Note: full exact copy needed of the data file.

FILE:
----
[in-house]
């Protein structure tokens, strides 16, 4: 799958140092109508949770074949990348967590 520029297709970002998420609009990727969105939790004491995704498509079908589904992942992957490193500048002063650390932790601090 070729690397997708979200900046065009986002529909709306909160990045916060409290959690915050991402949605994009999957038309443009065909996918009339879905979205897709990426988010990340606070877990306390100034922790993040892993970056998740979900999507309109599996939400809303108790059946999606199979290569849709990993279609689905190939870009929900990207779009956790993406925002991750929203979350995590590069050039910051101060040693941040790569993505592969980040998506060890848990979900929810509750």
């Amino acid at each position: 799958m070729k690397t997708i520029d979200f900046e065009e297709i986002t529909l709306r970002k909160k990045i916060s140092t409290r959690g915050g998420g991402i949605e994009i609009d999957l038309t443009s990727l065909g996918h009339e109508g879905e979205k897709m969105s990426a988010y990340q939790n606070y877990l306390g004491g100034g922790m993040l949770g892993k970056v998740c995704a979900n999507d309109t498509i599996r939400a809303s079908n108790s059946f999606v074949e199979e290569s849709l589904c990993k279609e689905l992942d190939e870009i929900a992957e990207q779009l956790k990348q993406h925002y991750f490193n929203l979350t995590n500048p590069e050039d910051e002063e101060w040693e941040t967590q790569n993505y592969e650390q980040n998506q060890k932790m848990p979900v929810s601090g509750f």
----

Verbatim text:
[in-house]
């Protein structure tokens, strides 16, 4: 799958140092109508949770074949990348967590 520029297709970002998420609009990727969105939790004491995704498509079908589904992942992957490193500048002063650390932790601090 070729690397997708979200900046065009986002529909709306909160990045916060409290959690915050991402949605994009999957038309443009065909996918009339879905979205897709990426988010990340606070877990306390100034922790993040892993970056998740979900999507309109599996939400809303108790059946999606199979290569849709990993279609689905190939870009929900990207779009956790993406925002991750929203979350995590590069050039910051101060040693941040790569993505592969980040998506060890848990979900929810509750």
């Amino acid at each position: 799958m070729k690397t997708i520029d979200f900046e065009e297709i986002t529909l709306r970002k909160k990045i916060s140092t409290r959690g915050g998420g991402i949605e994009i609009d999957l038309t443009s990727l065909g996918h009339e109508g879905e979205k897709m969105s990426a988010y990340q939790n606070y877990l306390g004491g100034g922790m993040l949770g892993k970056v998740c995704a979900n999507d309109t498509i599996r939400a809303s079908n108790s059946f999606v074949e199979e290569s849709l589904c990993k279609e689905l992942d190939e870009i929900a992957e990207q779009l956790k990348q993406h925002y991750f490193n929203l979350t995590n500048p590069e050039d910051e002063e101060w040693e941040t967590q790569n993505y592969e650390q980040n998506q060890k932790m848990p979900v929810s601090g509750f």